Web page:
Although I never attended one of Louise Bourgeois’s Sunday Salons held in her Chelsea townhouse, they were reportedly psychic-artistic battlegrounds. Open to anyone, artists could bring their work, wait their turn, and then get feedback from Bourgeois, who was said to preside over the proceedings like a queen. Some were made to cry; more shook in anticipation. But all seemed to leave with the sense of having passed through some sort of aesthetic fire. Here are few remembrances of Bourgeois salons past, from artists who attended.
I had the privilege to attend the salons two or three times. It was always a strange mix of people. Louise didn’t want it to be about networking or art-world insiders, though there would be a few each time along with students, and sometimes a curator as guest of honor. Louise was very open and had something good to say about almost everything. Once there was a polyamorous woman; Louise was very interested in how that worked.
The last time, about four years ago, I took some drawings and a video (Persephone 02, 2003). The beginning of the video has me singing “My Bonnie Lies Over the Ocean,” and to my astonishment, Louise began singing along with it! It was magical.
The moment I discovered the opportunity to be part of her Sunday art gathering, I found and called the number immediately to set up an appointment. She did not talk much this day — she pointed and stared. She guided the tempo and movement of the space without language. She sat in one spot and either hurried one along or slowed one’s explanation down. A woman (who as I found out later was her personal chef) did most of the talking.
There was an American female student writer who recited several poems for her. One of her poems was about “dance,” but Louise didn’t hear this young woman very well. She mistakenly thought the poem was going to be about “anger” and she became instantly very excited. She said, “I like to hear about ANGER.” But as soon as the young woman corrected her, Louise B. became very disappointed. She lost her interest in this woman’s poem.
Deborah Renee Kaplan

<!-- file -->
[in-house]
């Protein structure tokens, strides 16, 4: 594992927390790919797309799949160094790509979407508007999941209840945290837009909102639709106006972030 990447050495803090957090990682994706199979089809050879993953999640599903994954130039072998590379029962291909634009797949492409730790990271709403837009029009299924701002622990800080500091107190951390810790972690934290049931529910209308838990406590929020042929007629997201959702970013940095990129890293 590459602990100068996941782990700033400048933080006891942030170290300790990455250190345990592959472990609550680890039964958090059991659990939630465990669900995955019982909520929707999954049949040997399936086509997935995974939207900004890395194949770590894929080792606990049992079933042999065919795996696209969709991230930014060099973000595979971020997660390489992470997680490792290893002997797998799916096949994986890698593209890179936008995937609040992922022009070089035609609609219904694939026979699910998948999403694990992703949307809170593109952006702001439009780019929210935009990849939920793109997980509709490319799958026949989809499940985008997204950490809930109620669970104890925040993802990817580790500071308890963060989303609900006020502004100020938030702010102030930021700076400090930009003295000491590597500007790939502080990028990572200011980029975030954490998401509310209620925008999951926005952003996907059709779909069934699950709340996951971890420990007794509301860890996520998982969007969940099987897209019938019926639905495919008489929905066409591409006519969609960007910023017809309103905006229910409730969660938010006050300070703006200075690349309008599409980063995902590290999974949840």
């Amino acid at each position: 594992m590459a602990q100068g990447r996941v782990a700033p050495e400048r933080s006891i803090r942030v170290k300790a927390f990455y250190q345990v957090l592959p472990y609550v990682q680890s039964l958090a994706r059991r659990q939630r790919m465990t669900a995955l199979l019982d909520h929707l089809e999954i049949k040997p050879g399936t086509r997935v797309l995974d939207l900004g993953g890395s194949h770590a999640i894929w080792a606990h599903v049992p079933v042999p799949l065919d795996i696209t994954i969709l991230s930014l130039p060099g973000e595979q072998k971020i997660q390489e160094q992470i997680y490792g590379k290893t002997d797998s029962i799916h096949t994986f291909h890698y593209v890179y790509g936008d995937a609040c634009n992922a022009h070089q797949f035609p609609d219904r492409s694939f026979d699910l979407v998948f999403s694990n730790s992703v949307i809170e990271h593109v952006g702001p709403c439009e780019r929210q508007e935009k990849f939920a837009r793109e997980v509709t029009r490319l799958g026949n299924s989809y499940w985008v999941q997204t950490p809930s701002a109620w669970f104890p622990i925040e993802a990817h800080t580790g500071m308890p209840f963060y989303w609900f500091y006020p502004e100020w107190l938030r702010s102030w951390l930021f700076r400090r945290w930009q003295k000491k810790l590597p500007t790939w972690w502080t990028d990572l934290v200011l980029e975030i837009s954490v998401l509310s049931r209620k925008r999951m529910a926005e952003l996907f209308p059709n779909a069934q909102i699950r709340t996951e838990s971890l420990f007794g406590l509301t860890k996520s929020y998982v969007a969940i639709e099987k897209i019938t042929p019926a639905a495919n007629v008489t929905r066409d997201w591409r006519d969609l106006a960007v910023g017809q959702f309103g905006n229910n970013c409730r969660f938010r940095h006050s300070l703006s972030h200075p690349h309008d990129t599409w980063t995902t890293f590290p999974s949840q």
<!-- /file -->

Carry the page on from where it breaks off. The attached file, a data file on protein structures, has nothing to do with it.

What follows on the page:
I was so traumatized by the time I spent with her that I turned around all the books I had in my apartment with her name on it, so I would not be reminded of her. This will sound dramatic or forced or made-up, but it’s simply my impression: This woman did not walk into the room, she appeared … the afternoon was fully orchestrated by her. I became aware of the darker side of her work having met her.
There was a man there who was kind of acting as her spokesperson, as she was fairly frail. I brought an altered book piece which the spokesperson liked a lot. Louise frowned as he showed her how it was made. She did not approve of cutting up books. I told her the books were in a rubbish bin in a Paris bookshop, about to be thrown out. Her retort? “The French never throw anything out.” However, she was quite interested in a woman’s red high heels and had a photo taken of them. She was quite girly when it came to fashion.
I had a great time with her. She seemed interested in my work, she even said she liked it! She also said: “Your sculptures look like you! They’re skinny and witty!” I didn’t say anything and so she felt the need to add: “It’s a compliment!”
I took my then 5-year-old daughter to one of the salons, in 2000. Megan sneezed and was nearly thrown out, but allowed to stay as long as she sat by the window as far away from Louise as possible. Megan had brought a little folder of princess drawings. When Louise saw them she asked, “Who did these?” I said, “Megan, she’s 5.” “Impossible!” declared Louise. Then she had paper brought and gave Megan her own “favorite” red Sharpie to use. Under pressure, Megan drew a very respectable princess. Louise held it up and examined it. “Hmpf,” she said, and turned to the next artist.